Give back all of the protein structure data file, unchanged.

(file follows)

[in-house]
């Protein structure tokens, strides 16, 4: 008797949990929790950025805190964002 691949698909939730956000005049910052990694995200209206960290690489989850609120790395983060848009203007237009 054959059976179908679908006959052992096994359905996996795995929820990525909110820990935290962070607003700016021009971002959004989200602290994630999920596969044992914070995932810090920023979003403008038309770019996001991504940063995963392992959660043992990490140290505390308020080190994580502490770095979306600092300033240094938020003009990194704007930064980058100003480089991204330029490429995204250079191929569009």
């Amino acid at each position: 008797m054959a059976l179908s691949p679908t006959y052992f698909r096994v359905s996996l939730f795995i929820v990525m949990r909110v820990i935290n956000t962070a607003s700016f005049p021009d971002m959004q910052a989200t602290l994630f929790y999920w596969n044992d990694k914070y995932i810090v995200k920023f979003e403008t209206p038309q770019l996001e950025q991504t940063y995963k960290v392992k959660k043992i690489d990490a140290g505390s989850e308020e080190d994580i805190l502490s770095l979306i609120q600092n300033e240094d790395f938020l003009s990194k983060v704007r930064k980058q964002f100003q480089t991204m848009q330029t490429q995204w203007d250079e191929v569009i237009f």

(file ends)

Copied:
[in-house]
């Protein structure tokens, strides 16, 4: 008797949990929790950025805190964002 691949698909939730956000005049910052990694995200209206960290690489989850609120790395983060848009203007237009 054959059976179908679908006959052992096994359905996996795995929820990525909110820990935290962070607003700016021009971002959004989200602290994630999920596969044992914070995932810090920023979003403008038309770019996001991504940063995963392992959660043992990490140290505390308020080190994580502490770095979306600092300033240094938020003009990194704007930064980058100003480089991204330029490429995204250079191929569009």
């Amino acid at each position: 008797m054959a059976l179908s691949p679908t006959y052992f698909r096994v359905s996996l939730f795995i929820v990525m949990r909110v820990i935290n956000t962070a607003s700016f005049p021009d971002m959004q910052a989200t602290l994630f929790y999920w596969n044992d990694k914070y995932i810090v995200k920023f979003e403008t209206p038309q770019l996001e950025q991504t940063y995963k960290v392992k959660k043992i690489d990490a140290g505390s989850e308020e080190d994580i805190l502490s770095l979306i609120q600092n300033e240094d790395f938020l003009s990194k983060v704007r930064k980058q964002f100003q480089t991204m848009q330029t490429q995204w203007d250079e191929v569009i237009f």